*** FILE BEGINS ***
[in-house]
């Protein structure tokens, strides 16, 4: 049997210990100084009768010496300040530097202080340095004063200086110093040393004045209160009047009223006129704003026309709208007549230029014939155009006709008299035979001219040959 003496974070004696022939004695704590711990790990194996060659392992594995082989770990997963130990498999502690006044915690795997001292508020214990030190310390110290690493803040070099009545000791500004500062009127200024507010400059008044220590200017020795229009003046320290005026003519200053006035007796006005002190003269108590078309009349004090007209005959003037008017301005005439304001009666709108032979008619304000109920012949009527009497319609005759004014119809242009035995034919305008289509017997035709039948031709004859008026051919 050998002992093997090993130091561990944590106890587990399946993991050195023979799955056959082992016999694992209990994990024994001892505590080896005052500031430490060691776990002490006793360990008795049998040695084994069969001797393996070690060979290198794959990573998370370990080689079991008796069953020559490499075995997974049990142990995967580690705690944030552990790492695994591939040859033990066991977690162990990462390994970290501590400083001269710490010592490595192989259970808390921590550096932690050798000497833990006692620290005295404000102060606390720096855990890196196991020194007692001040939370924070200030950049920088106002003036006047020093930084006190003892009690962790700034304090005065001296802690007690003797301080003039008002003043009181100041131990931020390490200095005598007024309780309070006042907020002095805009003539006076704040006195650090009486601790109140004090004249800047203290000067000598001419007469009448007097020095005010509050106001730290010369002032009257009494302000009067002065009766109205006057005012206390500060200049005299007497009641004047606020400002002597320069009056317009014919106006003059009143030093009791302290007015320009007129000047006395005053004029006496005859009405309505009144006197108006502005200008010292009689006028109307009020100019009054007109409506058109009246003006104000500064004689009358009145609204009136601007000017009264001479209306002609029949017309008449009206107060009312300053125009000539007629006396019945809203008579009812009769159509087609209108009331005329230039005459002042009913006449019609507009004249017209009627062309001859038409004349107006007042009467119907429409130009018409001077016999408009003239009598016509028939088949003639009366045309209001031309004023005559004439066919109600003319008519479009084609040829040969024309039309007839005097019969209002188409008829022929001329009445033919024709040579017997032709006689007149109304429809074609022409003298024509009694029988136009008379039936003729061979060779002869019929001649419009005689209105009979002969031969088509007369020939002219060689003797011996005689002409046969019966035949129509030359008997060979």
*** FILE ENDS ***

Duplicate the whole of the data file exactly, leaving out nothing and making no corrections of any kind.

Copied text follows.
[in-house]
């Protein structure tokens, strides 16, 4: 049997210990100084009768010496300040530097202080340095004063200086110093040393004045209160009047009223006129704003026309709208007549230029014939155009006709008299035979001219040959 003496974070004696022939004695704590711990790990194996060659392992594995082989770990997963130990498999502690006044915690795997001292508020214990030190310390110290690493803040070099009545000791500004500062009127200024507010400059008044220590200017020795229009003046320290005026003519200053006035007796006005002190003269108590078309009349004090007209005959003037008017301005005439304001009666709108032979008619304000109920012949009527009497319609005759004014119809242009035995034919305008289509017997035709039948031709004859008026051919 050998002992093997090993130091561990944590106890587990399946993991050195023979799955056959082992016999694992209990994990024994001892505590080896005052500031430490060691776990002490006793360990008795049998040695084994069969001797393996070690060979290198794959990573998370370990080689079991008796069953020559490499075995997974049990142990995967580690705690944030552990790492695994591939040859033990066991977690162990990462390994970290501590400083001269710490010592490595192989259970808390921590550096932690050798000497833990006692620290005295404000102060606390720096855990890196196991020194007692001040939370924070200030950049920088106002003036006047020093930084006190003892009690962790700034304090005065001296802690007690003797301080003039008002003043009181100041131990931020390490200095005598007024309780309070006042907020002095805009003539006076704040006195650090009486601790109140004090004249800047203290000067000598001419007469009448007097020095005010509050106001730290010369002032009257009494302000009067002065009766109205006057005012206390500060200049005299007497009641004047606020400002002597320069009056317009014919106006003059009143030093009791302290007015320009007129000047006395005053004029006496005859009405309505009144006197108006502005200008010292009689006028109307009020100019009054007109409506058109009246003006104000500064004689009358009145609204009136601007000017009264001479209306002609029949017309008449009206107060009312300053125009000539007629006396019945809203008579009812009769159509087609209108009331005329230039005459002042009913006449019609507009004249017209009627062309001859038409004349107006007042009467119907429409130009018409001077016999408009003239009598016509028939088949003639009366045309209001031309004023005559004439066919109600003319008519479009084609040829040969024309039309007839005097019969209002188409008829022929001329009445033919024709040579017997032709006689007149109304429809074609022409003298024509009694029988136009008379039936003729061979060779002869019929001649419009005689209105009979002969031969088509007369020939002219060689003797011996005689002409046969019966035949129509030359008997060979």